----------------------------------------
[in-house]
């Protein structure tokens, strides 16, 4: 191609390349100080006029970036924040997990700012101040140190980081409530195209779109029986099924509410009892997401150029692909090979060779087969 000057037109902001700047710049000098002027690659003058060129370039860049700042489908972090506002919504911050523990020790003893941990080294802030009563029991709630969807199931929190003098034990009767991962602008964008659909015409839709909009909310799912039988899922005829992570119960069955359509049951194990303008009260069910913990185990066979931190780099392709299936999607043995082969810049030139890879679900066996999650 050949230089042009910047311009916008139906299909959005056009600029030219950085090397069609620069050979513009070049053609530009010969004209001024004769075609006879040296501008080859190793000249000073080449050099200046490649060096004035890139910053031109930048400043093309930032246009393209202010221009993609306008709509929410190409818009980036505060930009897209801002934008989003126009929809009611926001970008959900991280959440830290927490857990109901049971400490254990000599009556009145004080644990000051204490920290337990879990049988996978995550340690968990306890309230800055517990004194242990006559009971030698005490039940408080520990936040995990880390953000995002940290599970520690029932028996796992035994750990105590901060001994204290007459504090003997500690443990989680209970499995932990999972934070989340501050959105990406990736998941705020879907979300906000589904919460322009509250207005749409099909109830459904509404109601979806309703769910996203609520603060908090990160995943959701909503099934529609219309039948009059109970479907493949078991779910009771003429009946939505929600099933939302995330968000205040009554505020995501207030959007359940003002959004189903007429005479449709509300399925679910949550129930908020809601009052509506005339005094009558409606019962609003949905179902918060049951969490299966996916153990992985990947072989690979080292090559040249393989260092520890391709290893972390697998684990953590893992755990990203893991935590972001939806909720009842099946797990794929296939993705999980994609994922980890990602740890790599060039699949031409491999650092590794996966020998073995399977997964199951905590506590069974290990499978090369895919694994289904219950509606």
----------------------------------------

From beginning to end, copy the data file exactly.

[in-house]
């Protein structure tokens, strides 16, 4: 191609390349100080006029970036924040997990700012101040140190980081409530195209779109029986099924509410009892997401150029692909090979060779087969 000057037109902001700047710049000098002027690659003058060129370039860049700042489908972090506002919504911050523990020790003893941990080294802030009563029991709630969807199931929190003098034990009767991962602008964008659909015409839709909009909310799912039988899922005829992570119960069955359509049951194990303008009260069910913990185990066979931190780099392709299936999607043995082969810049030139890879679900066996999650 050949230089042009910047311009916008139906299909959005056009600029030219950085090397069609620069050979513009070049053609530009010969004209001024004769075609006879040296501008080859190793000249000073080449050099200046490649060096004035890139910053031109930048400043093309930032246009393209202010221009993609306008709509929410190409818009980036505060930009897209801002934008989003126009929809009611926001970008959900991280959440830290927490857990109901049971400490254990000599009556009145004080644990000051204490920290337990879990049988996978995550340690968990306890309230800055517990004194242990006559009971030698005490039940408080520990936040995990880390953000995002940290599970520690029932028996796992035994750990105590901060001994204290007459504090003997500690443990989680209970499995932990999972934070989340501050959105990406990736998941705020879907979300906000589904919460322009509250207005749409099909109830459904509404109601979806309703769910996203609520603060908090990160995943959701909503099934529609219309039948009059109970479907493949078991779910009771003429009946939505929600099933939302995330968000205040009554505020995501207030959007359940003002959004189903007429005479449709509300399925679910949550129930908020809601009052509506005339005094009558409606019962609003949905179902918060049951969490299966996916153990992985990947072989690979080292090559040249393989260092520890391709290893972390697998684990953590893992755990990203893991935590972001939806909720009842099946797990794929296939993705999980994609994922980890990602740890790599060039699949031409491999650092590794996966020998073995399977997964199951905590506590069974290990499978090369895919694994289904219950509606």